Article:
Update (June 20th): the 'Firehose' app described in this post relied on Twitter's public timeline IM support, which has been down for several days in a row. Firehose will return when Twitter gets their stuff back online.
I wasn't sure whether to make it public any time soon, but given how interesting people are finding sites like Twistori the time seems right. Blaine mentioned it on the Gillmor Gang podcast yesterday, and it hasn't gone down since so I assume it will cope with more viewers!
I'm using the XIFF actionscript 3 library to speak to a server running OpenFire, and that server has a bot that broadcasts items from Twitter's public timeline as XMPP (Jabber) instant messages to everyone viewing the Flash site. The main reason it needs its own server is because for socket communication Flash is only allowed to connect to the domain it was served from, and therefore it can't connect to Google Talk or AIM from any server I can host it on.
Anyway, you can probably tell that I'm more interested in the technology than whether it's useful or not. It really is just a proof of concept. It's a bit silly because it's too fast to be readable. But it works! (Except when it doesn't. Let me know in the comments if it doesn't work for you?)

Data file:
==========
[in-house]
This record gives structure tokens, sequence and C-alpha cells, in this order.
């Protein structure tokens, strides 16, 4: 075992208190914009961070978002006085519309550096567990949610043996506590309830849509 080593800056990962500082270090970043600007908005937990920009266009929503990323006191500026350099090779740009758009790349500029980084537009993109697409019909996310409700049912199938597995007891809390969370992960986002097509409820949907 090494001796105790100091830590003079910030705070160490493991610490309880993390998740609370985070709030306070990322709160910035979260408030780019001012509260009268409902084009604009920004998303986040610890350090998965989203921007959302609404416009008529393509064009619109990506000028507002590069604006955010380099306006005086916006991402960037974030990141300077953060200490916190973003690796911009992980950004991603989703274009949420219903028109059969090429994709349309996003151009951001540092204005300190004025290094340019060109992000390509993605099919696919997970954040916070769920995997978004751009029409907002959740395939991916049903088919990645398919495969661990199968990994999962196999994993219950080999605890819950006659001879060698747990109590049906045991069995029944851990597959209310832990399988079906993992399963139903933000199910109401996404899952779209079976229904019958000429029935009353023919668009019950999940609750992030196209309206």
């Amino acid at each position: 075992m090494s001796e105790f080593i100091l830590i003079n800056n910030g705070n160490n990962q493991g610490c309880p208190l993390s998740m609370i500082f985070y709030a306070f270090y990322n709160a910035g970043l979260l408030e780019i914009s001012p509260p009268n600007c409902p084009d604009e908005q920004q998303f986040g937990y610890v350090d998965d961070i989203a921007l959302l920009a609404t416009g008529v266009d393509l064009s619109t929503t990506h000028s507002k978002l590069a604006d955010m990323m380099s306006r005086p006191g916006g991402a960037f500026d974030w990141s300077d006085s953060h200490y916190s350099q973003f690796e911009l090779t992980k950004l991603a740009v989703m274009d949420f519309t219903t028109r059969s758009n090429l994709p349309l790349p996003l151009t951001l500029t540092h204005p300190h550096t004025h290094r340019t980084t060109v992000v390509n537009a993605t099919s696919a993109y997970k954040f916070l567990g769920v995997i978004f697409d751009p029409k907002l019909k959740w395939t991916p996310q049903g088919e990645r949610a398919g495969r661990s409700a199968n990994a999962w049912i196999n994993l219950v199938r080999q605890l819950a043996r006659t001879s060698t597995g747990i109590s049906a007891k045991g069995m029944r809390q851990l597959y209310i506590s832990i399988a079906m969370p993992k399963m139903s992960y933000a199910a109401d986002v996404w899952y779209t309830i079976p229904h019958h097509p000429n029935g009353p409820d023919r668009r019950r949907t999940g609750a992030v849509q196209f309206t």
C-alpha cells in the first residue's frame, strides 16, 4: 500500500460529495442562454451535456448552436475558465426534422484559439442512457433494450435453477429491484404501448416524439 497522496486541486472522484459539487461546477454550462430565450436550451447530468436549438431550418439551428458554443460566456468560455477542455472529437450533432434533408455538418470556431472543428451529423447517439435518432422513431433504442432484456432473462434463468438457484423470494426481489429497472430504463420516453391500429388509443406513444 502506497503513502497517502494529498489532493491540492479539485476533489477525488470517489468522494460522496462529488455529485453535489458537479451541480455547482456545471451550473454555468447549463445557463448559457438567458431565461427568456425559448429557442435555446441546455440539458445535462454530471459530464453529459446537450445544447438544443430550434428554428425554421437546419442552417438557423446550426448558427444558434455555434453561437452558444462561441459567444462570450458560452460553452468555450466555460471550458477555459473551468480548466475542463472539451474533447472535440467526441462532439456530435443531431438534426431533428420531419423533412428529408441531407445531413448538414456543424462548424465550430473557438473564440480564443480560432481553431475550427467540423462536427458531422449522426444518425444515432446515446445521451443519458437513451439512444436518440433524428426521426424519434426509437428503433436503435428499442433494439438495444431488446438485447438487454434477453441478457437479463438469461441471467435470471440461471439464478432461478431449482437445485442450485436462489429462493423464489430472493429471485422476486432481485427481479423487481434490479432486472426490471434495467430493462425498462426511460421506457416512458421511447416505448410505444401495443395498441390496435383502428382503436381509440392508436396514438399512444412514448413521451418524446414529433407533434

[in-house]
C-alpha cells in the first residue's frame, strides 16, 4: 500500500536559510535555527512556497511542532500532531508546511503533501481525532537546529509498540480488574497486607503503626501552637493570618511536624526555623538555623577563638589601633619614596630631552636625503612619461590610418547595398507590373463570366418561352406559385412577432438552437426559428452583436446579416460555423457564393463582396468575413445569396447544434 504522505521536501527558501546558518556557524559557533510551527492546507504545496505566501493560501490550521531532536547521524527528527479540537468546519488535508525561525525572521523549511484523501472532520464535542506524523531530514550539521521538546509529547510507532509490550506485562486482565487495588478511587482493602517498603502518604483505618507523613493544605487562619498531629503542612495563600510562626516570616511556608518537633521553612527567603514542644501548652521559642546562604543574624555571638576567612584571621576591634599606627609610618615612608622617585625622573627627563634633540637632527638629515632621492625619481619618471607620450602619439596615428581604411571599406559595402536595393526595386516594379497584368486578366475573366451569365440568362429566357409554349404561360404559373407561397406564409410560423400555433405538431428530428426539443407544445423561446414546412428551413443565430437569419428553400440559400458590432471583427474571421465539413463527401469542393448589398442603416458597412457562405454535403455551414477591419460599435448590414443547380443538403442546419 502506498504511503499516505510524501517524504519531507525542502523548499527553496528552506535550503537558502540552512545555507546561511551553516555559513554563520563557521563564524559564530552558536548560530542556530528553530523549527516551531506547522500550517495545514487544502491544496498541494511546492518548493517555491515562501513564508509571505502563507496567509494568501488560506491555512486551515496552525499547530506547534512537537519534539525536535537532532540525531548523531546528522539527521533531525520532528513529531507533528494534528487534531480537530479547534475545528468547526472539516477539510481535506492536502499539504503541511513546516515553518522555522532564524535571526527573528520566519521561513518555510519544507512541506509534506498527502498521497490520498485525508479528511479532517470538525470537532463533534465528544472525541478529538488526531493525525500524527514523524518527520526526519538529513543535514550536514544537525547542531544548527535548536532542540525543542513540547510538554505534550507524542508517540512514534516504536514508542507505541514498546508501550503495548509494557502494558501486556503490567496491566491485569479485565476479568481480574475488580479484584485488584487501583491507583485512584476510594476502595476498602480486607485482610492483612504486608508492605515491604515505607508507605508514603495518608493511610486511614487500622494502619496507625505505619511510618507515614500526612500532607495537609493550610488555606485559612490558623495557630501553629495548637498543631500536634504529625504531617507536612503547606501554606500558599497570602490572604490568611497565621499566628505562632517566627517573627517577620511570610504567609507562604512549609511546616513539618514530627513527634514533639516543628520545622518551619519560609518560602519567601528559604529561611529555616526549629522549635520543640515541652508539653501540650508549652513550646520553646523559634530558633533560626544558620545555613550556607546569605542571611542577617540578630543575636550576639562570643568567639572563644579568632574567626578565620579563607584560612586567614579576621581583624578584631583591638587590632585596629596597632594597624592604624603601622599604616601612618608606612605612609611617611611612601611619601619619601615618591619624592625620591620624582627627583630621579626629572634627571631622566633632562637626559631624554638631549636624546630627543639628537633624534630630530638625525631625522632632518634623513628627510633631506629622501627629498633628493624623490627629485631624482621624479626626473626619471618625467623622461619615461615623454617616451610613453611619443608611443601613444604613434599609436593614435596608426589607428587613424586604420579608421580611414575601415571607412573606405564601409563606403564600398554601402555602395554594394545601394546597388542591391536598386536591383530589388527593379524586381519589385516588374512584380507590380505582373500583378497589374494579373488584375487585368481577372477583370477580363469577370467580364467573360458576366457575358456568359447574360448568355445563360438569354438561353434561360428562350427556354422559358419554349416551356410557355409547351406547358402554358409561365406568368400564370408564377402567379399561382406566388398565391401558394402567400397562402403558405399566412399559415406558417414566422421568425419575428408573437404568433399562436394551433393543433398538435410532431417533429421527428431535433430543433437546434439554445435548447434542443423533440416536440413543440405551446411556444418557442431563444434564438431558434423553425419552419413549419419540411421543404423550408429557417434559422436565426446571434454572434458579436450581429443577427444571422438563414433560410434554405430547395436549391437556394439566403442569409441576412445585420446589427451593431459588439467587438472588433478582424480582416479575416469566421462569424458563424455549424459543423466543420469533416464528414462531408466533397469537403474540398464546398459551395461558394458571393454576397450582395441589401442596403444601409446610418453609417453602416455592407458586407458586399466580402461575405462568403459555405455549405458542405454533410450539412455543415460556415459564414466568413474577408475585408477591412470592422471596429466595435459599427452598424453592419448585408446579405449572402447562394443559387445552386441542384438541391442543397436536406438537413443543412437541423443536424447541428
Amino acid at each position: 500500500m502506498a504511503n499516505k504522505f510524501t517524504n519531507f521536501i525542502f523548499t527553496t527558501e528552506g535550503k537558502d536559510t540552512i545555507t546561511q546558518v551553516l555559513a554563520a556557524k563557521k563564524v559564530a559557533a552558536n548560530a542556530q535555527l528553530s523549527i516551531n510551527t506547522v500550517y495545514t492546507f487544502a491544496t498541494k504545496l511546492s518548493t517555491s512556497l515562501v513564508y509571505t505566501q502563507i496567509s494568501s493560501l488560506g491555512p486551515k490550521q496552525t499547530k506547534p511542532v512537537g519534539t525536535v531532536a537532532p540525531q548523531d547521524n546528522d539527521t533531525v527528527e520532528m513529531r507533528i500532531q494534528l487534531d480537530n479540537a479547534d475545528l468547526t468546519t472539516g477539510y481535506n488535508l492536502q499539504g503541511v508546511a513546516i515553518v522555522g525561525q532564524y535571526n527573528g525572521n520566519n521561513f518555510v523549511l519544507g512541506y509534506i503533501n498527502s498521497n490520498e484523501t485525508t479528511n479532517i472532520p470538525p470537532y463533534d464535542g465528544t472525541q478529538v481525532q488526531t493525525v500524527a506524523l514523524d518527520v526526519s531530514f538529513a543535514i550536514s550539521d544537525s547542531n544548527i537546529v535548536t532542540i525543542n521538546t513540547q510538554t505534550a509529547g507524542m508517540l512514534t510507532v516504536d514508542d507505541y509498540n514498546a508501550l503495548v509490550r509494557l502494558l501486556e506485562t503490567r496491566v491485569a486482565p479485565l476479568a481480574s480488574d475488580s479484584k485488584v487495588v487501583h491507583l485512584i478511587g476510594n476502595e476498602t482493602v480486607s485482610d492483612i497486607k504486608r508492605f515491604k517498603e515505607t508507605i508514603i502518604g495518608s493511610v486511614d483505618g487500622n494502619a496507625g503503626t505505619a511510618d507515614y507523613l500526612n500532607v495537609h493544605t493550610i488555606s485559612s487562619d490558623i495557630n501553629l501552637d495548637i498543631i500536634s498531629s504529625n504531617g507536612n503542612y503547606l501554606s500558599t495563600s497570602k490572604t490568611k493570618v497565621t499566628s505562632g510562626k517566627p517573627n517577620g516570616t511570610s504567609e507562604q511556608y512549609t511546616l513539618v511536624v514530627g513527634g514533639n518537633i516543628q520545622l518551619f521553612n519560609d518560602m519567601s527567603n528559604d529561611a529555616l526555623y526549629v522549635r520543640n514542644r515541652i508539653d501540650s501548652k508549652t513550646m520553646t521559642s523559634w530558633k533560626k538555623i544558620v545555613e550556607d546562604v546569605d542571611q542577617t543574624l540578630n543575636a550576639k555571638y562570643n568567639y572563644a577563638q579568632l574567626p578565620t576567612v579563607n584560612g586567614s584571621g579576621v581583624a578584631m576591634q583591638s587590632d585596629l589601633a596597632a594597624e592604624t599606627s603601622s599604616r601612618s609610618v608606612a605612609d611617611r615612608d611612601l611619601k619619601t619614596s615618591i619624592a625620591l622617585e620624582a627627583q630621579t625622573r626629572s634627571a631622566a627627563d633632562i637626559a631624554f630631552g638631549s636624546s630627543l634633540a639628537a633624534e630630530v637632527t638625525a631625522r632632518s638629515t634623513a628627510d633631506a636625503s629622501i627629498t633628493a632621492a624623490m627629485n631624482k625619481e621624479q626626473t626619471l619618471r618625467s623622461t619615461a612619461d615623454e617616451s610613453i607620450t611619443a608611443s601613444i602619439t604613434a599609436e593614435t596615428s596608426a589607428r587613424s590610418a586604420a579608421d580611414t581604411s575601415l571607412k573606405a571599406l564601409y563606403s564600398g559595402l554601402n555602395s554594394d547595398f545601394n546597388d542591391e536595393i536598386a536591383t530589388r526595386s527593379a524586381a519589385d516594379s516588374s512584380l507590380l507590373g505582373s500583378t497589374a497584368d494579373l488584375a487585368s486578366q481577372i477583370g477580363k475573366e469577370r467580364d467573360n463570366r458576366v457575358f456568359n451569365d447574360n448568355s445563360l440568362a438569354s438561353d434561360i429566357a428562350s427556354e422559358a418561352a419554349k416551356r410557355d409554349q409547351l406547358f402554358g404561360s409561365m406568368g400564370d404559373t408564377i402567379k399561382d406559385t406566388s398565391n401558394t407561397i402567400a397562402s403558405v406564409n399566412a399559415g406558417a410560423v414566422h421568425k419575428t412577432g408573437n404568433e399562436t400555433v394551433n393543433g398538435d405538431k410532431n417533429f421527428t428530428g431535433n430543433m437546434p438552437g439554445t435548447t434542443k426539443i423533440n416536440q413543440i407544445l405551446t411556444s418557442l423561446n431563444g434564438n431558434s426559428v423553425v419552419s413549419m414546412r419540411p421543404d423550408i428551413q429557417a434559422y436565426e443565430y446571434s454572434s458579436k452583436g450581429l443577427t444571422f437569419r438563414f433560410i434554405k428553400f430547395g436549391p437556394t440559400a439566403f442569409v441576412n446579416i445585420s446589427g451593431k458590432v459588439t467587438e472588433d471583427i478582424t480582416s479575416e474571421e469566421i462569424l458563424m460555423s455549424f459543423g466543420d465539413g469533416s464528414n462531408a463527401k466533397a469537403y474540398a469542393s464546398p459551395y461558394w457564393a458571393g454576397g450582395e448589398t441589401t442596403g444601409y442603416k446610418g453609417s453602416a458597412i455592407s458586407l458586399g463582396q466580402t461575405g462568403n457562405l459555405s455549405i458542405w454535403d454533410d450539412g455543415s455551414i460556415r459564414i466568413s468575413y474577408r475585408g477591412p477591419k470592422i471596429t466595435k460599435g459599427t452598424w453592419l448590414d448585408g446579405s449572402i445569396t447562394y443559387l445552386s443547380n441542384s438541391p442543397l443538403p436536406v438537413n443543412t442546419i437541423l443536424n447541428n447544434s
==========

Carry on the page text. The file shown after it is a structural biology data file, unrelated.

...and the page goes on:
Silly or not, Firehose does expose one tiny piece of functionality right now. There's no filtering yet, but it currently highlights "twitter" by default, and you can see what it looks like with other words highlighted by using the URL #fragment, like this, or this, or this.
Clearly there are several next steps I could take with this. The same setup could also be used to subscribe to a particular set of users, or tracked keywords, or (with a little more server-side work) to geocode the tweets and plot them on a map, TwitterVision style. We're just getting started with this, and Twitter is the only public jabber bot I know of with this kind of volume of output (this BBC one looks interesting too though).
NB:– Twitter is a former client of my employer Stamen but we're not working with them officially at the moment. This is the same Jabber PubSub feed they made public a few weeks back, that people are mainly using to power Twitter search engines.